On Tuesday, March 29, Karl Rove, former White House Deputy Chief of Staff and Senior Advisor under President George W. Bush, spoke to a crowded auditorium of mostly students at Concordia University Wisconsin.
Known as “The Architect” of President Bush’s successful campaigns in 2000 and 2004, Rove has been described as one of the most influential presidential appointees in history.
The event, sponsored by Concordia University Wisconsin’s Student Government Association (SGA), was billed as a “once in a lifetime opportunity” by the student host and SGA Treasurer Yannik Gruner (’23).
In his 60-minute presentation, Rove delivered a master class in American politics. With his trademark speaking style that is part professorial, all analytical, and totally engaging, Rove treated guests to an insider’s peek-behind-the-scenes of Washington.
The speaker deftly covered major world topics ranging from the violent invasion in Ukraine (“The world’s democracy hinges upon what is happening there”) to current elections (“Elections are about the future, not the past”). No matter the subject, Rove was quick to share an astonishing array of data (polling, percentages, approval ratings, comparisons, dates, votes …) to support his point of view.
By all measures, Rove delivered the speech that the organizers were hoping for and expected. What was entirely unexpected, however, was the effort he made to connect with Concordia and the State of Wisconsin, and to bond with the students in the audience.
Here are 5 unexpected takeaways from Karl Rove’s presentation.
1. He’s the guy who brought President George W. Bush to Concordia in 2004. As Rove explained it, he was part of a planning group that was considering commencement opportunities for President Bush, and the fact that Wisconsin is a battleground state played no small part. It also helped that Ozaukee County is traditionally warm to the Republican Party.
2. In a nod to Concordia’s Christian mission, Rove shared that his middle name is Christian and that he was born on December 25.
3. Rove’s grandfather and father were born in Fox Point, Wisconsin, and they attended Milwaukee Country Day School. Rove used to visit his grandparents’ farm in Waukesha. Their family had a cabin on Lac du Flambeau in Vilas County.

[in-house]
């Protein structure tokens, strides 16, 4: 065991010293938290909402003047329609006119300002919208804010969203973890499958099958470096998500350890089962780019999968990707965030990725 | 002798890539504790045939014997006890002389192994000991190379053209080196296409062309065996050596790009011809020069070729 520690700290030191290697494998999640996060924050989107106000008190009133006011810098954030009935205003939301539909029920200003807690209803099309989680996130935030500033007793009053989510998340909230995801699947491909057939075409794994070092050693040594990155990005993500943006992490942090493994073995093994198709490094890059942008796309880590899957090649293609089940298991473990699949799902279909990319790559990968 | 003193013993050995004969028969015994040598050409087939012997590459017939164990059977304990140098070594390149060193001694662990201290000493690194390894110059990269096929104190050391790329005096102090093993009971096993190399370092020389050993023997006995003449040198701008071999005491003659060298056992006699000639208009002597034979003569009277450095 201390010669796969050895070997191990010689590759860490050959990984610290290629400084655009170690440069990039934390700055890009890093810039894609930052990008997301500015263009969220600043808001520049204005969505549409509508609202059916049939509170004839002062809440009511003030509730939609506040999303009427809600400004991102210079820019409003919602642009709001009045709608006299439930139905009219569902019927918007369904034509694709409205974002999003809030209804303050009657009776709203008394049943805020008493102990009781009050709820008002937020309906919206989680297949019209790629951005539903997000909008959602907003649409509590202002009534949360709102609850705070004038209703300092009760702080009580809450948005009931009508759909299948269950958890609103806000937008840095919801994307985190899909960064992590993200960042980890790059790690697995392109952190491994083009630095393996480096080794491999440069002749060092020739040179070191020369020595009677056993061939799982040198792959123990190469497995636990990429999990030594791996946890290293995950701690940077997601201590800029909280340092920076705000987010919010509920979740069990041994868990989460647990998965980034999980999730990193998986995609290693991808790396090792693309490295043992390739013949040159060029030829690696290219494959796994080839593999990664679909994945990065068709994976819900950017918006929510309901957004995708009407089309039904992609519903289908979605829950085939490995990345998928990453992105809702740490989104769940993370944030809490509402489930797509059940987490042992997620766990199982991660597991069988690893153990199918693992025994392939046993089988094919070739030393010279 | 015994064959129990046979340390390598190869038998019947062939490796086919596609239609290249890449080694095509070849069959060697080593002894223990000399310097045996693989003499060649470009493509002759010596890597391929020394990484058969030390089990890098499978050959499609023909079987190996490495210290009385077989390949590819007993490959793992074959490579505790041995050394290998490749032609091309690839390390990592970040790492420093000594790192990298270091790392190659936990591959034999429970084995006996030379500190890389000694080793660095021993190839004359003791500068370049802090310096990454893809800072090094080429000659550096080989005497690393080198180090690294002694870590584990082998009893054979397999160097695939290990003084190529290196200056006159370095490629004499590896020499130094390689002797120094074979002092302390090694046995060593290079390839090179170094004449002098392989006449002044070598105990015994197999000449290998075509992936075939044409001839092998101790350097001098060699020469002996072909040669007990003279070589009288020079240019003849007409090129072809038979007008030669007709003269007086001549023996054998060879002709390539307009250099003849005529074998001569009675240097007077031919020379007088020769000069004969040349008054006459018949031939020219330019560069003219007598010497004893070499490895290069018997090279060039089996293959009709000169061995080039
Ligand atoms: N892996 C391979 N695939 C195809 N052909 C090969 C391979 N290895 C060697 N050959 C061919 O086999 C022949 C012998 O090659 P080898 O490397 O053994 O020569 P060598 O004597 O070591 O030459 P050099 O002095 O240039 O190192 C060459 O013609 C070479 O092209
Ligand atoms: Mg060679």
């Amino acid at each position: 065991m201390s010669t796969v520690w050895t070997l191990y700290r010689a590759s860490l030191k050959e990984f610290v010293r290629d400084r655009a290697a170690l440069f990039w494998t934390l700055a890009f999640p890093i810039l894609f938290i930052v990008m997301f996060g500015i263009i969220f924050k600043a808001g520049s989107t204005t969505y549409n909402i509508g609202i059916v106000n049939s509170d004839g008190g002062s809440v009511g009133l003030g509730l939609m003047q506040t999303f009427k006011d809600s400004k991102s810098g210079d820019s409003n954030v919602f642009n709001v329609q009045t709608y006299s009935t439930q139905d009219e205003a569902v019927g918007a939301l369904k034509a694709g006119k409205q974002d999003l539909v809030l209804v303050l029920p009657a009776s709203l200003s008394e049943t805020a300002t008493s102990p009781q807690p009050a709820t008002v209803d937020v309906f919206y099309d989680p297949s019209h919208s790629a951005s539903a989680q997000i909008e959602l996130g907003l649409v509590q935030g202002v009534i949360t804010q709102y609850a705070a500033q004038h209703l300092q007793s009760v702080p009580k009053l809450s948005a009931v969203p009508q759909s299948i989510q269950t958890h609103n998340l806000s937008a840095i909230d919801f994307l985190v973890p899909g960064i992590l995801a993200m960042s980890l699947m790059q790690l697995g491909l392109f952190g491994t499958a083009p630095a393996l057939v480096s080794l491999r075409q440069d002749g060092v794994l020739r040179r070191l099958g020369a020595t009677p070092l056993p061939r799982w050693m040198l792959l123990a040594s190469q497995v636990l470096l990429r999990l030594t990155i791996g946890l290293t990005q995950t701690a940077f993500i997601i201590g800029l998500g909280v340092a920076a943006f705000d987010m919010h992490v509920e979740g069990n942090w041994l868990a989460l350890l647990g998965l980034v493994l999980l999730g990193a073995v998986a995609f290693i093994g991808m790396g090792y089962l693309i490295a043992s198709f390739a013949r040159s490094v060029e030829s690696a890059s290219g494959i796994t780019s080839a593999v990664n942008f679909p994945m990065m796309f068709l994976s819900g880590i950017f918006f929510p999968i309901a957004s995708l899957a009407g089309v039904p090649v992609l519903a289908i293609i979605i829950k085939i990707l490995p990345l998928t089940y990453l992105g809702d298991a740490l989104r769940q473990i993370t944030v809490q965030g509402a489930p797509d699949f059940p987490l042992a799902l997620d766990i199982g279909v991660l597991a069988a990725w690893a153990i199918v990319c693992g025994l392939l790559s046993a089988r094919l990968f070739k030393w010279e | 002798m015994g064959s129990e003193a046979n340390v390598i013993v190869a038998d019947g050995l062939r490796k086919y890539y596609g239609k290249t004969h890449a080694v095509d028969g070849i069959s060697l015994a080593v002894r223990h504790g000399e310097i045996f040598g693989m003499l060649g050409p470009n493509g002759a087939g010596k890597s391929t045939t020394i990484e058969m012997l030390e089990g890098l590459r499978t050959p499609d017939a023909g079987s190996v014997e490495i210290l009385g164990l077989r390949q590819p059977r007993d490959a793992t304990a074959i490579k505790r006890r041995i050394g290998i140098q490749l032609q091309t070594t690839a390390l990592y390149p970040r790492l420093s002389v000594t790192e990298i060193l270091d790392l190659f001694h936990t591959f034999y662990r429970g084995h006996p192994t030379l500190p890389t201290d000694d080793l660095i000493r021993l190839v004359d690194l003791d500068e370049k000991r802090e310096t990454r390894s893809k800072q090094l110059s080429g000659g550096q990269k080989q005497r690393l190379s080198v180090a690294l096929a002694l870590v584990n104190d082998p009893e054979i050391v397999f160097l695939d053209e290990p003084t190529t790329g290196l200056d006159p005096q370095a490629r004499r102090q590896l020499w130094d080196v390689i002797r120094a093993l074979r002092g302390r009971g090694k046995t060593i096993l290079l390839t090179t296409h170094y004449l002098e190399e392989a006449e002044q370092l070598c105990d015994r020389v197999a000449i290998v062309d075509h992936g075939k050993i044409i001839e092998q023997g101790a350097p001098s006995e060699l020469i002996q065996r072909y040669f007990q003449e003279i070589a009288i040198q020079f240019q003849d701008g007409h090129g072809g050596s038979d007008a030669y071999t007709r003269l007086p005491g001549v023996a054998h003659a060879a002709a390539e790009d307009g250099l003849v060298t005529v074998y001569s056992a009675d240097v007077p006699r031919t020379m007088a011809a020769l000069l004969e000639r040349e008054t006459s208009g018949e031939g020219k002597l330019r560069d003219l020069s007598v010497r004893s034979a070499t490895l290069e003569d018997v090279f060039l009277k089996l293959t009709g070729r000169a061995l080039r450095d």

4. In 2002 and 2003 the Bush administration faced the threat of SARS becoming a global pandemic. While it never fully emerged, their experience with scientists and in briefings resulted in a $5 billion investment in basic science to figure out how to create and manufacture vaccines. That initial funding led to the COVID vaccines, which Rove considers “the unheralded success of the modern world.”
5. While today’s political rhetoric is ugly, Americans have lived through much worse. Rove went on to list several examples, including:
- Late ’60s and early ’70s: “The country seemed to be coming apart at the seams.”
- 1930s: “Growth of third parties when one out of every four Americans were out of a job.”
- 1840s and ’50s: “Leading up to the Civil War. It was routine for members of Congress to show up with weapons.”
- 1800: “Initial election ended in a tie in the electoral college.”
A final note: While Rove spoke openly about current candidates and various elections, he did not make specific election predictions. However, he left guests with an assuring message: “The good common sense of the American people will prevail. All it takes is leadership, and my sense is that the 2024 election will bring back leadership.”
— Lisa Liljegren is vice president of marketing and strategic communications.
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